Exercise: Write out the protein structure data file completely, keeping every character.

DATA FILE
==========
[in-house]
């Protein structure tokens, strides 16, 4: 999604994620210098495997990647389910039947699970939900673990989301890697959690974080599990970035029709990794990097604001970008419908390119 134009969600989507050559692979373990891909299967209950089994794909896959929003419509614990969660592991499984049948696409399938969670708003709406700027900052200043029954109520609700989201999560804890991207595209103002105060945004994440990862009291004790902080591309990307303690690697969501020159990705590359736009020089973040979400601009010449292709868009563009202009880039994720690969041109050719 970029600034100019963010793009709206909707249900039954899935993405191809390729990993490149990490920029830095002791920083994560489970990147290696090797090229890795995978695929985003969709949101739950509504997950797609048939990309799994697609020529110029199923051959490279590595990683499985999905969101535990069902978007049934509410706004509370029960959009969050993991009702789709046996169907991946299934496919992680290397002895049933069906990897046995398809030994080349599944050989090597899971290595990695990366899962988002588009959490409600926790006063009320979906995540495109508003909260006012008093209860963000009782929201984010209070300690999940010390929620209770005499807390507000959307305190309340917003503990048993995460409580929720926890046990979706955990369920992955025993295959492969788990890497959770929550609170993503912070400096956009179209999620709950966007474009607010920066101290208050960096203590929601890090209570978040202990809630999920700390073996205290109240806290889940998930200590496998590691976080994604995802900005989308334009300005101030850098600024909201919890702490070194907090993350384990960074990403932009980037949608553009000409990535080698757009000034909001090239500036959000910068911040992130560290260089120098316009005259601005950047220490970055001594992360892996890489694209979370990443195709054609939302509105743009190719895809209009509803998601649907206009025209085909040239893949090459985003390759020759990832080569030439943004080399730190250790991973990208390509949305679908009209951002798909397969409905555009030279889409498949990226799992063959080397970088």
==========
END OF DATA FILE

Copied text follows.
[in-house]
């Protein structure tokens, strides 16, 4: 999604994620210098495997990647389910039947699970939900673990989301890697959690974080599990970035029709990794990097604001970008419908390119 134009969600989507050559692979373990891909299967209950089994794909896959929003419509614990969660592991499984049948696409399938969670708003709406700027900052200043029954109520609700989201999560804890991207595209103002105060945004994440990862009291004790902080591309990307303690690697969501020159990705590359736009020089973040979400601009010449292709868009563009202009880039994720690969041109050719 970029600034100019963010793009709206909707249900039954899935993405191809390729990993490149990490920029830095002791920083994560489970990147290696090797090229890795995978695929985003969709949101739950509504997950797609048939990309799994697609020529110029199923051959490279590595990683499985999905969101535990069902978007049934509410706004509370029960959009969050993991009702789709046996169907991946299934496919992680290397002895049933069906990897046995398809030994080349599944050989090597899971290595990695990366899962988002588009959490409600926790006063009320979906995540495109508003909260006012008093209860963000009782929201984010209070300690999940010390929620209770005499807390507000959307305190309340917003503990048993995460409580929720926890046990979706955990369920992955025993295959492969788990890497959770929550609170993503912070400096956009179209999620709950966007474009607010920066101290208050960096203590929601890090209570978040202990809630999920700390073996205290109240806290889940998930200590496998590691976080994604995802900005989308334009300005101030850098600024909201919890702490070194907090993350384990960074990403932009980037949608553009000409990535080698757009000034909001090239500036959000910068911040992130560290260089120098316009005259601005950047220490970055001594992360892996890489694209979370990443195709054609939302509105743009190719895809209009509803998601649907206009025209085909040239893949090459985003390759020759990832080569030439943004080399730190250790991973990208390509949305679908009209951002798909397969409905555009030279889409498949990226799992063959080397970088």